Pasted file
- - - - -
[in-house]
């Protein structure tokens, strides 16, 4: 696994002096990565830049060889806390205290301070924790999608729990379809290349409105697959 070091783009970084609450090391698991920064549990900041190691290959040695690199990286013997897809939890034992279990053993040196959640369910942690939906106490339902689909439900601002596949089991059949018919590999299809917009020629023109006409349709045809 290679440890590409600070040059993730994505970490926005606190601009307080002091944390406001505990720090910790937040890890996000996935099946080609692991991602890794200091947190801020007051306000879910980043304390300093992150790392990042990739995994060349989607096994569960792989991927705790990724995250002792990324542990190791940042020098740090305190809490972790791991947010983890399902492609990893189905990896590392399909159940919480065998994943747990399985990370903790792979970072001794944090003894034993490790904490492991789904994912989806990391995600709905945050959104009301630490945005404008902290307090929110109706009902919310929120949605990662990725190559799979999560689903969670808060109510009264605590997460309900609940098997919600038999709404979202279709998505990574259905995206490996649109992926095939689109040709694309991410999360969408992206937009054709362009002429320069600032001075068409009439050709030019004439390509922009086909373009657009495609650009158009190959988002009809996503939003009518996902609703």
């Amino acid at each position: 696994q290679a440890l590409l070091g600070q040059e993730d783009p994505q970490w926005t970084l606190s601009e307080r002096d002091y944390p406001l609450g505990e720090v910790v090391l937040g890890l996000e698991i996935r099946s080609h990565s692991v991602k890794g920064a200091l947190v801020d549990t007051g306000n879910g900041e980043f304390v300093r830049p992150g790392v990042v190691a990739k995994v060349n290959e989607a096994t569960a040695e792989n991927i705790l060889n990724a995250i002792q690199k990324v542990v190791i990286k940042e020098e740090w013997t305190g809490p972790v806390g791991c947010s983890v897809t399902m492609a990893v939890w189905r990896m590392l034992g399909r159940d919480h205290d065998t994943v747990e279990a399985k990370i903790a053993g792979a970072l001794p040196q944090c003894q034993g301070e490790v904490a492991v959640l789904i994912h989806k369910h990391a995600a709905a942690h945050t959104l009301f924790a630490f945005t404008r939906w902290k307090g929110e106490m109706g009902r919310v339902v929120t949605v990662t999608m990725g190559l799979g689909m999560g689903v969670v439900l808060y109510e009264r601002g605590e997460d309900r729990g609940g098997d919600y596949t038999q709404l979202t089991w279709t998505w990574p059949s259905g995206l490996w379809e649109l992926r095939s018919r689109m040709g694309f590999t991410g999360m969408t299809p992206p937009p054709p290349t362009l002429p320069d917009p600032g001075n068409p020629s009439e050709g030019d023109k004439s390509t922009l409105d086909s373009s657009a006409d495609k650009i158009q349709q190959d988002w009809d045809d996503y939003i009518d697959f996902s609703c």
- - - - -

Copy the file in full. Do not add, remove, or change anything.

[in-house]
């Protein structure tokens, strides 16, 4: 696994002096990565830049060889806390205290301070924790999608729990379809290349409105697959 070091783009970084609450090391698991920064549990900041190691290959040695690199990286013997897809939890034992279990053993040196959640369910942690939906106490339902689909439900601002596949089991059949018919590999299809917009020629023109006409349709045809 290679440890590409600070040059993730994505970490926005606190601009307080002091944390406001505990720090910790937040890890996000996935099946080609692991991602890794200091947190801020007051306000879910980043304390300093992150790392990042990739995994060349989607096994569960792989991927705790990724995250002792990324542990190791940042020098740090305190809490972790791991947010983890399902492609990893189905990896590392399909159940919480065998994943747990399985990370903790792979970072001794944090003894034993490790904490492991789904994912989806990391995600709905945050959104009301630490945005404008902290307090929110109706009902919310929120949605990662990725190559799979999560689903969670808060109510009264605590997460309900609940098997919600038999709404979202279709998505990574259905995206490996649109992926095939689109040709694309991410999360969408992206937009054709362009002429320069600032001075068409009439050709030019004439390509922009086909373009657009495609650009158009190959988002009809996503939003009518996902609703």
């Amino acid at each position: 696994q290679a440890l590409l070091g600070q040059e993730d783009p994505q970490w926005t970084l606190s601009e307080r002096d002091y944390p406001l609450g505990e720090v910790v090391l937040g890890l996000e698991i996935r099946s080609h990565s692991v991602k890794g920064a200091l947190v801020d549990t007051g306000n879910g900041e980043f304390v300093r830049p992150g790392v990042v190691a990739k995994v060349n290959e989607a096994t569960a040695e792989n991927i705790l060889n990724a995250i002792q690199k990324v542990v190791i990286k940042e020098e740090w013997t305190g809490p972790v806390g791991c947010s983890v897809t399902m492609a990893v939890w189905r990896m590392l034992g399909r159940d919480h205290d065998t994943v747990e279990a399985k990370i903790a053993g792979a970072l001794p040196q944090c003894q034993g301070e490790v904490a492991v959640l789904i994912h989806k369910h990391a995600a709905a942690h945050t959104l009301f924790a630490f945005t404008r939906w902290k307090g929110e106490m109706g009902r919310v339902v929120t949605v990662t999608m990725g190559l799979g689909m999560g689903v969670v439900l808060y109510e009264r601002g605590e997460d309900r729990g609940g098997d919600y596949t038999q709404l979202t089991w279709t998505w990574p059949s259905g995206l490996w379809e649109l992926r095939s018919r689109m040709g694309f590999t991410g999360m969408t299809p992206p937009p054709p290349t362009l002429p320069d917009p600032g001075n068409p020629s009439e050709g030019d023109k004439s390509t922009l409105d086909s373009s657009a006409d495609k650009i158009q349709q190959d988002w009809d045809d996503y939003i009518d697959f996902s609703c």